Festive, colourful, bright, mysterious, romantic, huge... Seville is all these things and much more. History and culture cross over everywhere, in every streets and avenues. Charm and mystery, delicious gastronomy and a growing leisure offer gathered in a privileged climate throughout the year. It is always a pleasure to rediscover Seville, a city where life is wonderful.
Seville inherited an important historical and cultural Heritage; Seville has been influenced since its origins by several civilisations. Its origin comes from Tartessos era. Away from having re-emerged of its ashes like a roman bloomed city of Hispalis, it was told to be destroyed by the Carthaginian. It became a prominent city during the reign of the Visigoths. It lived its apogee through the Muslim invasion. We built at this time the Cora Al Ándalus and Seville became Empire of Spain during the eleventh century. It was during the almohade era (half of 12th century) when the Isbiliya peaked that we built the Mosque, a mosque whose minaret constitute the city's symbol and its revival's roots. It was crowned by a weathercock turning; it was named the Giralda, the city's pride.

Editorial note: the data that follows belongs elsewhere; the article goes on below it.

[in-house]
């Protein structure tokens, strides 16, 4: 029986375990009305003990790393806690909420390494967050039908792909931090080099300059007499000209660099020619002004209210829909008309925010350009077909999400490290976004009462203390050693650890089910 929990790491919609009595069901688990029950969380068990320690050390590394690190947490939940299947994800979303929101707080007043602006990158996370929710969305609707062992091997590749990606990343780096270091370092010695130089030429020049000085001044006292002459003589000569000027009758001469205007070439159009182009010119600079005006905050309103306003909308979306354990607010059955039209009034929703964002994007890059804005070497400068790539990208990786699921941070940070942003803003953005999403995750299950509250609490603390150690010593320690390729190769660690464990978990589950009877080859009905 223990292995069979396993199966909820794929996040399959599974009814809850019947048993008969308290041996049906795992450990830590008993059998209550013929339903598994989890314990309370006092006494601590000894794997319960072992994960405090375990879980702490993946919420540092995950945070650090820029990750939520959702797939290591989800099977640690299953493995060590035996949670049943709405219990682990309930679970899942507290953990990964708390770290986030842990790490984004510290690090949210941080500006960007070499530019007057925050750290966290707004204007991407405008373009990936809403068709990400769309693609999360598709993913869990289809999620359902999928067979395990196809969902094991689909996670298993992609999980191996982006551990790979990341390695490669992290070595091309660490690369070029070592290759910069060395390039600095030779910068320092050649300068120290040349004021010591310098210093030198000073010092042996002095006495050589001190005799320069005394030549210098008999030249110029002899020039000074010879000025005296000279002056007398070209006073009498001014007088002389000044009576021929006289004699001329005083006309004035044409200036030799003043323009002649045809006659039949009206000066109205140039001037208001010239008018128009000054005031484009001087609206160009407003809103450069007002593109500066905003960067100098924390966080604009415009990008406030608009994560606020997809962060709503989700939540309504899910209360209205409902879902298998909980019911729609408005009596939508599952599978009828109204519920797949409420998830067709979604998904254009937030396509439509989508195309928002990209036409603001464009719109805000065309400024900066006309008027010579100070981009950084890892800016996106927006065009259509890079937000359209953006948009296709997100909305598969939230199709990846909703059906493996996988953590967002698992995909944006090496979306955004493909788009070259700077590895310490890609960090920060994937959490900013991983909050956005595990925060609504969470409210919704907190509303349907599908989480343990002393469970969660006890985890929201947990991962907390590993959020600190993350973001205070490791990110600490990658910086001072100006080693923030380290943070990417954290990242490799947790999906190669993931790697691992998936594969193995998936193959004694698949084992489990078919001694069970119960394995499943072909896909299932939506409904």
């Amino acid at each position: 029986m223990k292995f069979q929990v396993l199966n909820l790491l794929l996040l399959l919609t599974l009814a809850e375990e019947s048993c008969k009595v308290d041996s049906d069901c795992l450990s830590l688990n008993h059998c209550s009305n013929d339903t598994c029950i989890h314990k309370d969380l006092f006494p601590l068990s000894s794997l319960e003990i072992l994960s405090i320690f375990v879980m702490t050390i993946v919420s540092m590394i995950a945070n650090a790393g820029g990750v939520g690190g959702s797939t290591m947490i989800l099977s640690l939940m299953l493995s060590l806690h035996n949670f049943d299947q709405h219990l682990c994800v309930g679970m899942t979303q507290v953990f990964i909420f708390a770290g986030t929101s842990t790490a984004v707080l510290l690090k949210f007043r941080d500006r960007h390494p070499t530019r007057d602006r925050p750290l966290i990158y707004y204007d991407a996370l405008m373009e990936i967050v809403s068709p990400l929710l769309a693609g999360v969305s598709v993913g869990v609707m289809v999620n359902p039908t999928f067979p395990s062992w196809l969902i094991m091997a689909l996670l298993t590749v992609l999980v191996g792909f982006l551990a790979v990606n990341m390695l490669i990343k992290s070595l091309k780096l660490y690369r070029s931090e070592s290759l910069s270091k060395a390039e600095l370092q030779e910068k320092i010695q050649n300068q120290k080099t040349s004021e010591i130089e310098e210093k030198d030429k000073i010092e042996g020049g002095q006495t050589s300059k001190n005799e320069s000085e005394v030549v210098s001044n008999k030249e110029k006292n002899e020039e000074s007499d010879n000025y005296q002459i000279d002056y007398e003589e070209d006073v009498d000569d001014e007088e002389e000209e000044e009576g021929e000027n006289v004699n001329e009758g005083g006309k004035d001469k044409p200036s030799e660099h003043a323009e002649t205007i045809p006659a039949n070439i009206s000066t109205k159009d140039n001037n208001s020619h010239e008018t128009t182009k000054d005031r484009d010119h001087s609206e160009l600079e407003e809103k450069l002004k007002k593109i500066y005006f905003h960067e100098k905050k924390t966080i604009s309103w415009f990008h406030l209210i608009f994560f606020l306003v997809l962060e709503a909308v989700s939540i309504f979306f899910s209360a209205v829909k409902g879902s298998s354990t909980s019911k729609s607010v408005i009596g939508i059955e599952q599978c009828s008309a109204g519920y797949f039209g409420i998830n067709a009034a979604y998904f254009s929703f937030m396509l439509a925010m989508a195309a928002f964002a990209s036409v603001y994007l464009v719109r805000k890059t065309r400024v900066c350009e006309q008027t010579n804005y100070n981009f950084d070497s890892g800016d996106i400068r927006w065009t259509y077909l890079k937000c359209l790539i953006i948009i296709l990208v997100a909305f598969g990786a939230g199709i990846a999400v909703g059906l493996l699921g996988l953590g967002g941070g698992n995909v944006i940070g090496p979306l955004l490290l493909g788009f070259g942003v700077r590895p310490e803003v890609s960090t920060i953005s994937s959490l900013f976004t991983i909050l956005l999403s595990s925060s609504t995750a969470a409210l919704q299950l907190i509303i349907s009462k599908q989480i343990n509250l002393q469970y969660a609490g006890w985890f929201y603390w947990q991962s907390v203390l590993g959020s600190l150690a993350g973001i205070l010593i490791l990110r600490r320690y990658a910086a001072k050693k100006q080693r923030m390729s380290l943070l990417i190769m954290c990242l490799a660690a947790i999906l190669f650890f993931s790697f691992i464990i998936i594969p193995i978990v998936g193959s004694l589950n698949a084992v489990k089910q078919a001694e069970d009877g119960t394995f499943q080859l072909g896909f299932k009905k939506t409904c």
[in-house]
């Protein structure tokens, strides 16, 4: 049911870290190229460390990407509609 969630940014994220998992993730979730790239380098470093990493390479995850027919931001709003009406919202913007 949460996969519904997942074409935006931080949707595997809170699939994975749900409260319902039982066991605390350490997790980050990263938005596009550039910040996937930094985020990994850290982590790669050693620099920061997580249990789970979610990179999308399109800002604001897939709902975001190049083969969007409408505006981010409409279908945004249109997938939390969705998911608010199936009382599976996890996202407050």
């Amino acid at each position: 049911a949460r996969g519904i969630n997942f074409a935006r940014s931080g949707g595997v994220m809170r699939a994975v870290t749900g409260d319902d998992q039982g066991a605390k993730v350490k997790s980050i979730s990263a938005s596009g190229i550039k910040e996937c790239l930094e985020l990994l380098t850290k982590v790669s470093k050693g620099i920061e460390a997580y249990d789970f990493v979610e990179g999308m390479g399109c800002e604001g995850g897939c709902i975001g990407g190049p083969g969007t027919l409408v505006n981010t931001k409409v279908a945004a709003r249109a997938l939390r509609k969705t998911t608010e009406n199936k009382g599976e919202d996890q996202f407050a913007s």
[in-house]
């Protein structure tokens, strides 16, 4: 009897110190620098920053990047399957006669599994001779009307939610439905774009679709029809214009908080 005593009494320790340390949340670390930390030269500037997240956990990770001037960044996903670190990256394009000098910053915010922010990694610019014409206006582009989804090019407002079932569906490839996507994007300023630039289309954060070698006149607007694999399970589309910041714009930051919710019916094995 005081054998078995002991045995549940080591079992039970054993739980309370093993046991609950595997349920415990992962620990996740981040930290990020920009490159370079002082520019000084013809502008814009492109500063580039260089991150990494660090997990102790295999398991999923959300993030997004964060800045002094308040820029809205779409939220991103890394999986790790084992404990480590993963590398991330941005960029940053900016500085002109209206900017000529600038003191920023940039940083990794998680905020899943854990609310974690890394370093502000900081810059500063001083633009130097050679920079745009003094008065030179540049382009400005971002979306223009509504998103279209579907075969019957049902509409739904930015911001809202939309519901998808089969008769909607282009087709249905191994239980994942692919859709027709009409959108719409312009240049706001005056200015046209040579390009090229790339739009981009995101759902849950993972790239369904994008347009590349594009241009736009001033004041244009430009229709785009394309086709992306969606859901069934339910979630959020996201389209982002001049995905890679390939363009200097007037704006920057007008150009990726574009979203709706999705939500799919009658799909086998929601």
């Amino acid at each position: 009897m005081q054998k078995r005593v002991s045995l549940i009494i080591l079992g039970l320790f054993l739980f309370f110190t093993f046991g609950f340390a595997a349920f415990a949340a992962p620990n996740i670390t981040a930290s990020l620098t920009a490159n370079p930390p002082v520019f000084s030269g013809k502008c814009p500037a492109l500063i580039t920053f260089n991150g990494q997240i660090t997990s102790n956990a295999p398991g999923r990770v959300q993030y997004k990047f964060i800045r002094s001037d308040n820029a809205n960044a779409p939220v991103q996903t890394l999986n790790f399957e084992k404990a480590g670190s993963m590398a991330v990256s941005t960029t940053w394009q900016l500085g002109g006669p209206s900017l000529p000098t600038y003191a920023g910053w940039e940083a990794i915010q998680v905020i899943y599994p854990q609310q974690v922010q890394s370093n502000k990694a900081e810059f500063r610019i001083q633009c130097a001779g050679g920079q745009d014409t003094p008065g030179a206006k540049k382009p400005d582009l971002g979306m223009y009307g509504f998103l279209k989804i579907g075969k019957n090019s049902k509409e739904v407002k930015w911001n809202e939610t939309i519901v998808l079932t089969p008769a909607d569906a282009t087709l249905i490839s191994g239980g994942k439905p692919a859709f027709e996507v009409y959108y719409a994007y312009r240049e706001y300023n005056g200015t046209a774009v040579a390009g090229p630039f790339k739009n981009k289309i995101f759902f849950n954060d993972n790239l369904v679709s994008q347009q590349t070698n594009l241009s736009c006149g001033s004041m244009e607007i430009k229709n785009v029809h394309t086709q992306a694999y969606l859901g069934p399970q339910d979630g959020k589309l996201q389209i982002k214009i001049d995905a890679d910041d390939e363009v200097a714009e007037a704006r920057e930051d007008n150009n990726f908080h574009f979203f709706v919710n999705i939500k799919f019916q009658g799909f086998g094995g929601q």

In 1248 it was part of the Corona of Castilla and León, leaded by Fernando III. It was instituted capital of Seville's reign.
In the second part of the middle Ages, thanks to its navigable harbour, the Genovese mercenaries' colonies converted it in a strategic point for the European international trade.
After the Americas Discovery in 1492, Seville became indispensable on the overseas map, Thus it was the economic center of Spain. The Catholic Kings founded the Casa de Contratación, which regulated the relationship with the New World.
In the 16th century, the city suffered lots of transformations and an important cultural melting-pot. This one was favourable for the culture and arts' development. Seville played an essential role in the Golden Age in letters on the one hand and became the main city to understand the Spanish Baroque on the other hand.
The 19th century was important for the industrialization and the Spain road network too. It corresponds to the Romantic era and to its most important representative, Gustavo Adolfo Bécquer. The architecture peaked, especially the regional one and the iron too. The Triana's bridge, inspired of the Paris Caroussel's bridge and the Nave del Barranco, is the best proof of this last one.
The 20th century was crucial for Seville's international projection development. In 1929, the Latin-American Exposition drew a brand new and modern Seville. Especially the Expo 92, which was considered as the urban development and the germ of the new city's technopolis, named the Cartuja Island.